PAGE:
When Black and White movies come on TV, most people change the channel opting not too watch what they consider to be boring old movies. Movies like “King Kong”, “Casablanca”, and “Dracula” are classics but nobody seems to enjoy them as actual movies but as historical pieces. These classic movies are not watched to be entertained, but to be watched simply because they are called classics. It is here where cinema is having problems. There used to be a magical quality to film, where we saw our dreams on a big screen, where anything was possible. You could see long-extinct dinosaurs or go to moon, and it would be a fun escape from your normal life. Films like “Cinema Paradiso” show how movies brought people together, where everyone was connected through a piece of celluloid. Where has that gone in the past few years?
When I was nine years old, the Peter Jackson “King Kong” was being released into theaters. In anticipation for that film, some TV channels put the original “King Kong”. I had never heard about the original King Kong so I decided to watch it. When Kong fell off the Empire State Building, I was in tears and that experience has changed my life. I fell in love with the magic of cinema. I would try making little movies to try to emulate the emotions I felt for a giant ape. I tried searching for more movies to feel the way I had and became an avid film buff along the way. I watch old movies from the golden days of Hollywood or from la nouvelle vague era of French cinema and I find that there is a lot more emotion and heart to these older movies.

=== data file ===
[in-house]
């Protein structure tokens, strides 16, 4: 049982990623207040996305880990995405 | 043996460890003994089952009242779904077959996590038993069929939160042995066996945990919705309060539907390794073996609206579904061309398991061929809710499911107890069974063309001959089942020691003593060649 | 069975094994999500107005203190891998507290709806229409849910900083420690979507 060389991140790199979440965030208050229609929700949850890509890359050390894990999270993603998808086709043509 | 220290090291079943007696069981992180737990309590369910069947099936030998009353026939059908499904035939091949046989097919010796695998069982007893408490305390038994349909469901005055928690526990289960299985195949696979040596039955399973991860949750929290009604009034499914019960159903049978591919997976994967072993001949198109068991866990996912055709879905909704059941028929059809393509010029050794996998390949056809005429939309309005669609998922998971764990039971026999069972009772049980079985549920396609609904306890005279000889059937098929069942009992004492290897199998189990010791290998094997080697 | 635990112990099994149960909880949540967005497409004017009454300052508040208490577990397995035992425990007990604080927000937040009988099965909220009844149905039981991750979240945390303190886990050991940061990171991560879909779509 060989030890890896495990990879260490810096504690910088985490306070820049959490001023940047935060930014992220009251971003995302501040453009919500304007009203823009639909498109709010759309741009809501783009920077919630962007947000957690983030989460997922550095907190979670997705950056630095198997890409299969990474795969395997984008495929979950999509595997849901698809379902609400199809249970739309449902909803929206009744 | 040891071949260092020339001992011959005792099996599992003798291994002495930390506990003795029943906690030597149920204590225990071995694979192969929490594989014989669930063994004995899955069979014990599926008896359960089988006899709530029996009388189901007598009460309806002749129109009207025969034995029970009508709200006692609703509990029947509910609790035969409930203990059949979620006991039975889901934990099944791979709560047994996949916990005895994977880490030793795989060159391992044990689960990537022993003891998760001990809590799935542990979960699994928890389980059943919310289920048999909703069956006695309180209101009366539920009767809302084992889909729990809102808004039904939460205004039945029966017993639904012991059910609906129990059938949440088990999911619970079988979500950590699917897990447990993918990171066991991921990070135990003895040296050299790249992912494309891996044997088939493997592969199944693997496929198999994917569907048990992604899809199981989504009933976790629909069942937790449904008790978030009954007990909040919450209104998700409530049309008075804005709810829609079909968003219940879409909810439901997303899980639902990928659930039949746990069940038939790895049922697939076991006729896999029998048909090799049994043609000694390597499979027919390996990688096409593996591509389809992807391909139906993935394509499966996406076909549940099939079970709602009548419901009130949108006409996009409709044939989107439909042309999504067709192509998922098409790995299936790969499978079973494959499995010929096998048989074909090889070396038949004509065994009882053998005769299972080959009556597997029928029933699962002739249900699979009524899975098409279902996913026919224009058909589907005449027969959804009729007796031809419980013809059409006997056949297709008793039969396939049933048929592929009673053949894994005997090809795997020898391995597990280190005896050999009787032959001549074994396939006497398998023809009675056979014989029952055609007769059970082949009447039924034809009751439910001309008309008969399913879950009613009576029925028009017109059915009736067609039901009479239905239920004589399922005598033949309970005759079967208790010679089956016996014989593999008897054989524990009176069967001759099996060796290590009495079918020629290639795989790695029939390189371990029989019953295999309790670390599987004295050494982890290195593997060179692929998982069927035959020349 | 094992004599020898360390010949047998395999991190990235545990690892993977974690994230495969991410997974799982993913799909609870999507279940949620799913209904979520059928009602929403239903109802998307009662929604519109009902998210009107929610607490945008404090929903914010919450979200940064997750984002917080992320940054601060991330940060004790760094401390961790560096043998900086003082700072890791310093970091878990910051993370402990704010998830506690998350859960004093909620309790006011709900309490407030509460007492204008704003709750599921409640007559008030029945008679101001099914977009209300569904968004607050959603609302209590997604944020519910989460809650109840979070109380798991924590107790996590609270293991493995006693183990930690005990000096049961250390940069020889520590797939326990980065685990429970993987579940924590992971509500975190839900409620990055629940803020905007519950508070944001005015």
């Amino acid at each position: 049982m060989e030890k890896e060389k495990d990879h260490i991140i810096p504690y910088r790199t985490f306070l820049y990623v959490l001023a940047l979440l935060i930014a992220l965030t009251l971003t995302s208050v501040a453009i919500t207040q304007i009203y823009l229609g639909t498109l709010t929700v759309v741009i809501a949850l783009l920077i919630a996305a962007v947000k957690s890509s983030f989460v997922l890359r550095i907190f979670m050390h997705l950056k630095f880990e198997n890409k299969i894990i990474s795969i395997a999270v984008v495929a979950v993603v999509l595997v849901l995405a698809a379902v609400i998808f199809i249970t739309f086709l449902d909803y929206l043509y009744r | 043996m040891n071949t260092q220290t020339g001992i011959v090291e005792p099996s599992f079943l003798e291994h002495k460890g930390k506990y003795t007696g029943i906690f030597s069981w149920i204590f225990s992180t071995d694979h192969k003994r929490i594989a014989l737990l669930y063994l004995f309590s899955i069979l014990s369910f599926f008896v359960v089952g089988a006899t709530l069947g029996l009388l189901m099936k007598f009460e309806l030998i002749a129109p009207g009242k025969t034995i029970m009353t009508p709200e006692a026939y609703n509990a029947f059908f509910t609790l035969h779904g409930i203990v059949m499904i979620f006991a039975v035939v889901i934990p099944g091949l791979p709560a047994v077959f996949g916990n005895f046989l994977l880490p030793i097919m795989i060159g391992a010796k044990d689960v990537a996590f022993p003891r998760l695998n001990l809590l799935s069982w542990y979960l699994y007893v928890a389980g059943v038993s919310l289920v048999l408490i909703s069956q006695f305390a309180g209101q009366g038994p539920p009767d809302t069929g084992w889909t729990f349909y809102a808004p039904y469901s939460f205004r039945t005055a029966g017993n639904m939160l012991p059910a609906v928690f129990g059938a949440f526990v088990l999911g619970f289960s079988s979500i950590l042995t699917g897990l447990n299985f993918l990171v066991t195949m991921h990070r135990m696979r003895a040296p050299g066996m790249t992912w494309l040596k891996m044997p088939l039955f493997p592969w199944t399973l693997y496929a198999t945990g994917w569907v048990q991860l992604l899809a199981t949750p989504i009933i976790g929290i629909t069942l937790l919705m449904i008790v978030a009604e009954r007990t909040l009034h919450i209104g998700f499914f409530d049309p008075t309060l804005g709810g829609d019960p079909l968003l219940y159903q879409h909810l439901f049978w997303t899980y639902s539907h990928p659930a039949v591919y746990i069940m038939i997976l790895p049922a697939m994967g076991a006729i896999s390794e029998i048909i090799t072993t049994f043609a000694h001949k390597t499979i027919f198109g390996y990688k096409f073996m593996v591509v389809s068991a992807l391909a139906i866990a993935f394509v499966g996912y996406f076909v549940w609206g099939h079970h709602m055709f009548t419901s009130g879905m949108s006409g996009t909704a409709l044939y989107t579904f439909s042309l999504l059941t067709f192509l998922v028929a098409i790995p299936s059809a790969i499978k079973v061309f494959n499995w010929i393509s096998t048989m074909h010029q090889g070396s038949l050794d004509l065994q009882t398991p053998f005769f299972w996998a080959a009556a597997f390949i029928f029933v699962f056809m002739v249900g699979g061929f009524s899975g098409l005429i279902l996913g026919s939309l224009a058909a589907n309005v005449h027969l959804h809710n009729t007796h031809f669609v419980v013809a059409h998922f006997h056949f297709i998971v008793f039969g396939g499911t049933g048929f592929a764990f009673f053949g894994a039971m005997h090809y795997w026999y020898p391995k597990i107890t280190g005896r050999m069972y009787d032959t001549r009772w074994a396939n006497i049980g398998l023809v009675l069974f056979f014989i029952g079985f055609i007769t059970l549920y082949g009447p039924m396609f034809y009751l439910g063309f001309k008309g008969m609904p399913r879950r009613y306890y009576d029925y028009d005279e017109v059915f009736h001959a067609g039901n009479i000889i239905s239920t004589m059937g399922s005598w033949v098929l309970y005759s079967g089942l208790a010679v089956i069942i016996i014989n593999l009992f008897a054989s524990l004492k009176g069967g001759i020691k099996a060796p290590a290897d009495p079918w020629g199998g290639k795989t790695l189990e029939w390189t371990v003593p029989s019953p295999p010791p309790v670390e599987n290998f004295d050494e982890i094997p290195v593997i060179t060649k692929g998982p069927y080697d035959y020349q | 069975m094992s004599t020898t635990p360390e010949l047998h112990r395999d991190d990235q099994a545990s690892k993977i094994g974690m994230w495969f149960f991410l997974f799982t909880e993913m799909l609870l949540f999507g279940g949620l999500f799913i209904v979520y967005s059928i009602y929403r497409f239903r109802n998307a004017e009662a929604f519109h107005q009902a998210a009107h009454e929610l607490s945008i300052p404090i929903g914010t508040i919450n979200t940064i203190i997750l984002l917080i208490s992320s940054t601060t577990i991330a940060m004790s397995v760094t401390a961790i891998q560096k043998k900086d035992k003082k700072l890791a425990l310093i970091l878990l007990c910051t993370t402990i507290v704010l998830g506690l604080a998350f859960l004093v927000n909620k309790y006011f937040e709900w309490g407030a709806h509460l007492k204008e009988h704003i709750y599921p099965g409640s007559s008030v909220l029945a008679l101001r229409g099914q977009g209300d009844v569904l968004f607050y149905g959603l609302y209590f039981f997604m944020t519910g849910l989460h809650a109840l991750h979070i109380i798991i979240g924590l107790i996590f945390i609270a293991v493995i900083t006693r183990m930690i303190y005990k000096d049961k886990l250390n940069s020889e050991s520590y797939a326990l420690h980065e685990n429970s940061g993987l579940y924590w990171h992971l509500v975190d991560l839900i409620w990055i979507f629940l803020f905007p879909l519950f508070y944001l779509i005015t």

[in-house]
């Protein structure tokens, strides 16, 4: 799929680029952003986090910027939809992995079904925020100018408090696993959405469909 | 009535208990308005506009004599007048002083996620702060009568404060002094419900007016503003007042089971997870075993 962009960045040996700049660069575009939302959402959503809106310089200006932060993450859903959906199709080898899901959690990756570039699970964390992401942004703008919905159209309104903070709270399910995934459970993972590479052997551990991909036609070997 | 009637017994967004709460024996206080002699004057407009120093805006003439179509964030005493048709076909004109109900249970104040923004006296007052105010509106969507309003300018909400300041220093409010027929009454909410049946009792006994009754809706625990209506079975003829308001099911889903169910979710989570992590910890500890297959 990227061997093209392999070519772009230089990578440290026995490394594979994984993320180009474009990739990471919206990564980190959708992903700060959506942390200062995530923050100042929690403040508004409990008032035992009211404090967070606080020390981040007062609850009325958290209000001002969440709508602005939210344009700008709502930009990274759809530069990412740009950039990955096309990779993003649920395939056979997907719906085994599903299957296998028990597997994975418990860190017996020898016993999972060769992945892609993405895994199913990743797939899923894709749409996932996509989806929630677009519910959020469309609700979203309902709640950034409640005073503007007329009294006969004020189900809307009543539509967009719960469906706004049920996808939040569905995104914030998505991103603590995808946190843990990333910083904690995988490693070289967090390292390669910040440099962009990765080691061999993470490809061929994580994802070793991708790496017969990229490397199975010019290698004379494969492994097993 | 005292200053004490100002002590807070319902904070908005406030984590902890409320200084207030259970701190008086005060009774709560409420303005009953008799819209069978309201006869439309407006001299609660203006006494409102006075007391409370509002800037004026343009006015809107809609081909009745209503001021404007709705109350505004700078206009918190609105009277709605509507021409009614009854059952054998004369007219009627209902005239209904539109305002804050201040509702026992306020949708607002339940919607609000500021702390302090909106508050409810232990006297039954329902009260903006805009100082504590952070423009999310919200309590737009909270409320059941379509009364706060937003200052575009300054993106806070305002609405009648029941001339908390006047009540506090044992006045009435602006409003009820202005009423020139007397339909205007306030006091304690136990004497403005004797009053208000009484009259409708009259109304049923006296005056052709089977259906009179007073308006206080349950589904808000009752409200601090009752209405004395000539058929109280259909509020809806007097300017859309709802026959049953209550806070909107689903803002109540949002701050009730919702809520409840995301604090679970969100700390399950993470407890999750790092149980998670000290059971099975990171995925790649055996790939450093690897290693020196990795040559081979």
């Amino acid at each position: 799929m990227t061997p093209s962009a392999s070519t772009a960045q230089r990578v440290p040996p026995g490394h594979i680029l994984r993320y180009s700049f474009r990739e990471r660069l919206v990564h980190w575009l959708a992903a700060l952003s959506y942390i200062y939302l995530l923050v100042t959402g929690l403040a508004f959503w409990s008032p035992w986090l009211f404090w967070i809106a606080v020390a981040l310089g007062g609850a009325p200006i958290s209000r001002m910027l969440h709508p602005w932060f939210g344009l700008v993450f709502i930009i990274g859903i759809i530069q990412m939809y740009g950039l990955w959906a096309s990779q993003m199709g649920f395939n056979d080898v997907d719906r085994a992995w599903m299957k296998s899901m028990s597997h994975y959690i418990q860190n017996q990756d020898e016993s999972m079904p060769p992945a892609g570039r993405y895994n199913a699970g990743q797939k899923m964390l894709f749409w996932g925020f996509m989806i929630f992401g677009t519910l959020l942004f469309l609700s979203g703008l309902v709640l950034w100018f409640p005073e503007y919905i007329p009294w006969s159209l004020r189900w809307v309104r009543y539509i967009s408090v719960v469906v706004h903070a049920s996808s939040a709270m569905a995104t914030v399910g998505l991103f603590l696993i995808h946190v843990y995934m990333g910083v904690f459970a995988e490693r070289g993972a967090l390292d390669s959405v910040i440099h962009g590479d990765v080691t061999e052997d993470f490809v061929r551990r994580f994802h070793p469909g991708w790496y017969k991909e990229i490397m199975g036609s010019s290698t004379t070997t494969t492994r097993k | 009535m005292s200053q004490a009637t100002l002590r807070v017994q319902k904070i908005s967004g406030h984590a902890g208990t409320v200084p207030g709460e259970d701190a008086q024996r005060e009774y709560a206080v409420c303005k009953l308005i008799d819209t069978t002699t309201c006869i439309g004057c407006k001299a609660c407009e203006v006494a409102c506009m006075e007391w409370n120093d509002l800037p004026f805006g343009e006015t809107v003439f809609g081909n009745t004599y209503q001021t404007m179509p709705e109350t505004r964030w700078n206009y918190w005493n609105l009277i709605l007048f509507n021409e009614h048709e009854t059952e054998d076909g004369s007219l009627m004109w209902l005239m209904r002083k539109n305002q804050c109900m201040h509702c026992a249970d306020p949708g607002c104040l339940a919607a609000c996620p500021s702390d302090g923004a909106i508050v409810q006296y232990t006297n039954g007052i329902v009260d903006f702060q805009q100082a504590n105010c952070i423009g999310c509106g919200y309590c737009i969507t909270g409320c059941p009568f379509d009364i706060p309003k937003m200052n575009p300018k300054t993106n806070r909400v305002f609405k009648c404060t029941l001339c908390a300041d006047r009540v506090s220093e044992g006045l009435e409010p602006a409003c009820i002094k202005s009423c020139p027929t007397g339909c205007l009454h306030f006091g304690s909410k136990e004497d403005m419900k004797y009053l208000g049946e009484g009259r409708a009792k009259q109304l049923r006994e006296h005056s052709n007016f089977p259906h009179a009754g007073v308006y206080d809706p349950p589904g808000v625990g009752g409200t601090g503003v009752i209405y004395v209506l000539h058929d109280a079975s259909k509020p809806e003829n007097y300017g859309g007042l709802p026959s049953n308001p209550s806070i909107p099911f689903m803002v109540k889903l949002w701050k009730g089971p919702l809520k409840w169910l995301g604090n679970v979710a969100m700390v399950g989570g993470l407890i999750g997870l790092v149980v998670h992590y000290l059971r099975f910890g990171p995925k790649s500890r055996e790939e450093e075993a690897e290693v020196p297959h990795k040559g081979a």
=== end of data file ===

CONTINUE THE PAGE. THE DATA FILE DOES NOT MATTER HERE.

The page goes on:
A good example of the cold way films are being made is with the “Fast and Furious” series. Sure they are very entertaining, but I can’t help to feel that this movie was made just to get demographics into theaters. Marketing dictates what kind of movie is put into theaters. Then you have independent releases like “Jeff Who Lives at Home” that emulate the same kind of cold-hearted filmmaking but disguising it by making it away from the Hollywood system. Just because its independent, it doesn’t mean that its better than Hollywood.
While there are many films today that are able to capture what make movies awesome, hell there are even good demographic action movies that capture this, it feels like most movies are cynical, marketing geared, and just not as fun. Although it may not be the industry’s fault why the films we get today are like the way they are.
We choose what kind of films we see in theaters.
Going back to the “Fast and the Furious”, the reason why there are six movies is because we go out to watch it. Money drives everything, so we choose to watch these movies. Even back in the time of the 1930s and 1940s, money tells you what the people want to see. It seems that nobody gets this. People complain on the Internet about how everything is so commercial and that movies made in Hollywood suck, but they go out to see them regardless.
These people also complain about the tiniest details in good movies. The Marvel movies are good examples of good and fun cinema that make good amounts of money, but everyone seems to knit pick to death. I love those movies because they capture what film is all about; they take you to a different realm where anything is possible. A world where superheroes go around saving the day while dealing with their own flaws and problems. Film is an art form, but its an art form that can be just as much fun as it is deep and powerful.
Stanley Kubrick could do this, Orson Welles could do this, Jean Renoir could this, but today only a few directors can do this.
Though why would directors nowadays attempt this if the audience doesn’t want to see it. People may complain about the longevity of certain film franchises or the pretentiousness of independent films, but they still go out and see them. Quentin Tarantino, the pioneer behind the independent film boom of the 1990s, made movies that he wanted to see, not what everybody wanted to see. Through ignoring what everybody told him movies should be, he captured the magic of cinema. This is how movies should be done and how they were done in the past.
Why has the magic of cinema gone away? Well, I know why it’s gone; its gone because that’s what we wanted. That is the biggest shame of it all.